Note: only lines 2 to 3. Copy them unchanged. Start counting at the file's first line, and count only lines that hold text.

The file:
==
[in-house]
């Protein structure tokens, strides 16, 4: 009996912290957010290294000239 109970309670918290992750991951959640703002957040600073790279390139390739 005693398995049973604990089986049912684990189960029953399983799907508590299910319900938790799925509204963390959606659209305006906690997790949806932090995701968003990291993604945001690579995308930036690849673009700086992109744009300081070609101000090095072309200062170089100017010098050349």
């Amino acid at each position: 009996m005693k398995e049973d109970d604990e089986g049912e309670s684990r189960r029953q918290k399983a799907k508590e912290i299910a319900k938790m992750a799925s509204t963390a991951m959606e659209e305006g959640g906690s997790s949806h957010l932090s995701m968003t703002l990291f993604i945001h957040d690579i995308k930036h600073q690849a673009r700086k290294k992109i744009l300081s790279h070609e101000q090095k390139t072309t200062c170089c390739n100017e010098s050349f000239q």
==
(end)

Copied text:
């Protein structure tokens, strides 16, 4: 009996912290957010290294000239 109970309670918290992750991951959640703002957040600073790279390139390739 005693398995049973604990089986049912684990189960029953399983799907508590299910319900938790799925509204963390959606659209305006906690997790949806932090995701968003990291993604945001690579995308930036690849673009700086992109744009300081070609101000090095072309200062170089100017010098050349």
């Amino acid at each position: 009996m005693k398995e049973d109970d604990e089986g049912e309670s684990r189960r029953q918290k399983a799907k508590e912290i299910a319900k938790m992750a799925s509204t963390a991951m959606e659209e305006g959640g906690s997790s949806h957010l932090s995701m968003t703002l990291f993604i945001h957040d690579i995308k930036h600073q690849a673009r700086k290294k992109i744009l300081s790279h070609e101000q090095k390139t072309t200062c170089c390739n100017e010098s050349f000239q």